When fishermen in West Virginia found themselves in the front row for a catfish-versus-catfish battle recently, the resulting footage was dubbed a "cannibal" clash by several media outlets. But what we're seeing, more precisely, is a showdown between two different catfish species.

The clip, which has been shared thousands of times online, was filmed in West Virginia's Indian Lake, which is home to a number of large fishes. The aggressor in this case is a flathead catfish (Pylodictis olivaris), also known as a "mud cat". Some have suggested that its unfortunate opponent is a blue catfish, but according to the West Virginia Department of Natural Resources, it's more likely a channel catfish (Ictalurus punctuates).*

Mud cats, and all catfish for that matter, are known to feed on a variety of large prey, and they'll occasionally run into trouble in the process. Their appetite for supersized chow-downs is also problematic for aquarists who house them with other fishes:
It's unclear whether this recent battle was a genuine predation attempt or a skirmish over territory, but the flathead could very well have finished the job. "They are the largest game fish in the state of West Virginia, with individuals reaching over 50lbs (22kg)," explains the DNR.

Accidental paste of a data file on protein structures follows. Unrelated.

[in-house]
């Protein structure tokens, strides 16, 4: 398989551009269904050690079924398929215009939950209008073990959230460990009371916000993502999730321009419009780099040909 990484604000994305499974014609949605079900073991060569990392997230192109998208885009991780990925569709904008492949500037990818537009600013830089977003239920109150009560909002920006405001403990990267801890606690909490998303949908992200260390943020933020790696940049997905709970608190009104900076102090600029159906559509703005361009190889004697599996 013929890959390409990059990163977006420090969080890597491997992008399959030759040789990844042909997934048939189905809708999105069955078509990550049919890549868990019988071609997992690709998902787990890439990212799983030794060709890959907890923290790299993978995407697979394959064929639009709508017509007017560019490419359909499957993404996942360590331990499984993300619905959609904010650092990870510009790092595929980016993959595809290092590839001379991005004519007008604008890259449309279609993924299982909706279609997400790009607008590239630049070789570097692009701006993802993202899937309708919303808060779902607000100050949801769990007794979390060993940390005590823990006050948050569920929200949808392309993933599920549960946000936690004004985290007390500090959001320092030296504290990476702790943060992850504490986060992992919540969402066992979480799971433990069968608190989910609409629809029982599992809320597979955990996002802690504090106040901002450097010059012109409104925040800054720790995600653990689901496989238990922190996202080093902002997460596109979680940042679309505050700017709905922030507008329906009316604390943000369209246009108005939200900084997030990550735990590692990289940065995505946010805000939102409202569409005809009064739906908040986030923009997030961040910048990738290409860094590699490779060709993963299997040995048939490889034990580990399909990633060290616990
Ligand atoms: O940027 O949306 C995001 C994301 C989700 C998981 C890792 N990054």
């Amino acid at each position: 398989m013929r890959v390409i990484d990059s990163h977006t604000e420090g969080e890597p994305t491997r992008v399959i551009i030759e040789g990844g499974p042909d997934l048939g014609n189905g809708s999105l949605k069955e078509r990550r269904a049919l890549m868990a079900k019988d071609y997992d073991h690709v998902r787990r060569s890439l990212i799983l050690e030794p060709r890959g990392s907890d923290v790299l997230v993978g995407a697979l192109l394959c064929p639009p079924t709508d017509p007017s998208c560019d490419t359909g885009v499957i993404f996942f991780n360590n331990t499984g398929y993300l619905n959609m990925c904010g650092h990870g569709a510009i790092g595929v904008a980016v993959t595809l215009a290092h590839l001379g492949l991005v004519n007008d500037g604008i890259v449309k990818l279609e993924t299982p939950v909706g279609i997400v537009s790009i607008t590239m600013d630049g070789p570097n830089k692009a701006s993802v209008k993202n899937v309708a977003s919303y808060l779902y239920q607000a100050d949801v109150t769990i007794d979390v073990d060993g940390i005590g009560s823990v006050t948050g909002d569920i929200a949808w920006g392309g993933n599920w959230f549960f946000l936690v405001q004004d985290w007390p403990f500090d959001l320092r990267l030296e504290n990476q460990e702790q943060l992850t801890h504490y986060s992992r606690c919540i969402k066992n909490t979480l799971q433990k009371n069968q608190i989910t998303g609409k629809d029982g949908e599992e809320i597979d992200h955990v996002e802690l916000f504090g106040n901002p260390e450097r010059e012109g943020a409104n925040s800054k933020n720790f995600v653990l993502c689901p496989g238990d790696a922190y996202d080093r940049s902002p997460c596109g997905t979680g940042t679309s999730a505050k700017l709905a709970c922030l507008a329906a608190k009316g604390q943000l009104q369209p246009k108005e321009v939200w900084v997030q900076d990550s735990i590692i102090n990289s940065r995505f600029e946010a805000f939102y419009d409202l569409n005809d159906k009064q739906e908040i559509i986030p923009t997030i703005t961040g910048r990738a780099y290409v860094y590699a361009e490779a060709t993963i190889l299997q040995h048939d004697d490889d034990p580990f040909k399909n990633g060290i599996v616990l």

These whiskered brutes start life off as scavengers, but once they've reached about 24 inches (60cm) in length, they become active predators. The ambush hunters opt for sneaky tactics, often waiting in logs and along the muddy substrate for the right moment to snatch a meal. And they don't just eat fish: a healthy flathead can easily stomach mussels, crayfish and other crustaceans. 

* Note that this identification has been debated and the consensus on social media seems to be that this is actually a blue catfish.
Top header image: Brian Gratwicke, Wikimedia Commons